Baseball in Connecticut
I knew the feeling as well as any boy
hunched over home plate, a flat rock,
legs apart, left in front, bend the knees,
bat back and hands choked up a lot
(the bat was never kid-sized)
hat low squinting against the glare
silent six-word metronome ticking
keep your eye on the ball
keep your eye on the ball.
Timmy’s hard-ball pitch the same as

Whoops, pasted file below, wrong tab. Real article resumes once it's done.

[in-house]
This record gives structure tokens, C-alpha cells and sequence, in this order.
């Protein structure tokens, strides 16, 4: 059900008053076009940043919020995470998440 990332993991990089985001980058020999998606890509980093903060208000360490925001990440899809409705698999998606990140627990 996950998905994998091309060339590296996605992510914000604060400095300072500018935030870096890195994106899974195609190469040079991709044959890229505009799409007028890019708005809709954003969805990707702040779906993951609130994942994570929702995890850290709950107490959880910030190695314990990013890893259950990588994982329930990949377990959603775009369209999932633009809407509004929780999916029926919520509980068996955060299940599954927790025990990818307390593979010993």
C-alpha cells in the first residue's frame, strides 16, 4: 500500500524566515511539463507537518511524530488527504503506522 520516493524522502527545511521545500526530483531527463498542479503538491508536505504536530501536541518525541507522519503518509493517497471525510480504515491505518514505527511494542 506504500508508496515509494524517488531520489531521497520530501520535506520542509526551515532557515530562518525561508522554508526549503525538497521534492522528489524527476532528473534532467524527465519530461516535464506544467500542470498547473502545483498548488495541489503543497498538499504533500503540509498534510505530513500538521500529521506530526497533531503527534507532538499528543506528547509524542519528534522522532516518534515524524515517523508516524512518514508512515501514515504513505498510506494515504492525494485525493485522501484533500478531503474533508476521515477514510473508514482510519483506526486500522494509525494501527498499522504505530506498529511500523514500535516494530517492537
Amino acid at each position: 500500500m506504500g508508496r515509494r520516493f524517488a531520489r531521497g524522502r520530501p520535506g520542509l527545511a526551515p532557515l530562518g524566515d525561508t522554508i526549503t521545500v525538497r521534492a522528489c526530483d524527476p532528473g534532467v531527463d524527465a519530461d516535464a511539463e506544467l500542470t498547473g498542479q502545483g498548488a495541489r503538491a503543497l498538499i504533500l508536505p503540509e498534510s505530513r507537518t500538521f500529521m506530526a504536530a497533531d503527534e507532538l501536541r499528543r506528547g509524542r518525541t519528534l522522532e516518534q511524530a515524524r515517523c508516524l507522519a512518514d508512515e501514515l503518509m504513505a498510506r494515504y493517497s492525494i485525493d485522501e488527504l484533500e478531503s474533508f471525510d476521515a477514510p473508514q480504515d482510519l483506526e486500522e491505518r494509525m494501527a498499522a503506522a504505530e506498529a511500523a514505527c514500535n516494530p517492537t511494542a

when he hurled rocks in our rock fight
wars at Red Rock Quarry still aiming
more for the head than over the plate.
For every concussion he ever
gave my little brother
I swung on the first count,
electric sting in my palms
the whirl of frayed ball
over the splintered benches
and me sliding to home
gladly eating dirt.
by Carol A. Amato
Editor’s Note: The narrative voice of this poem combines the adult with the girl, and hooks the reader into the triumphant home run.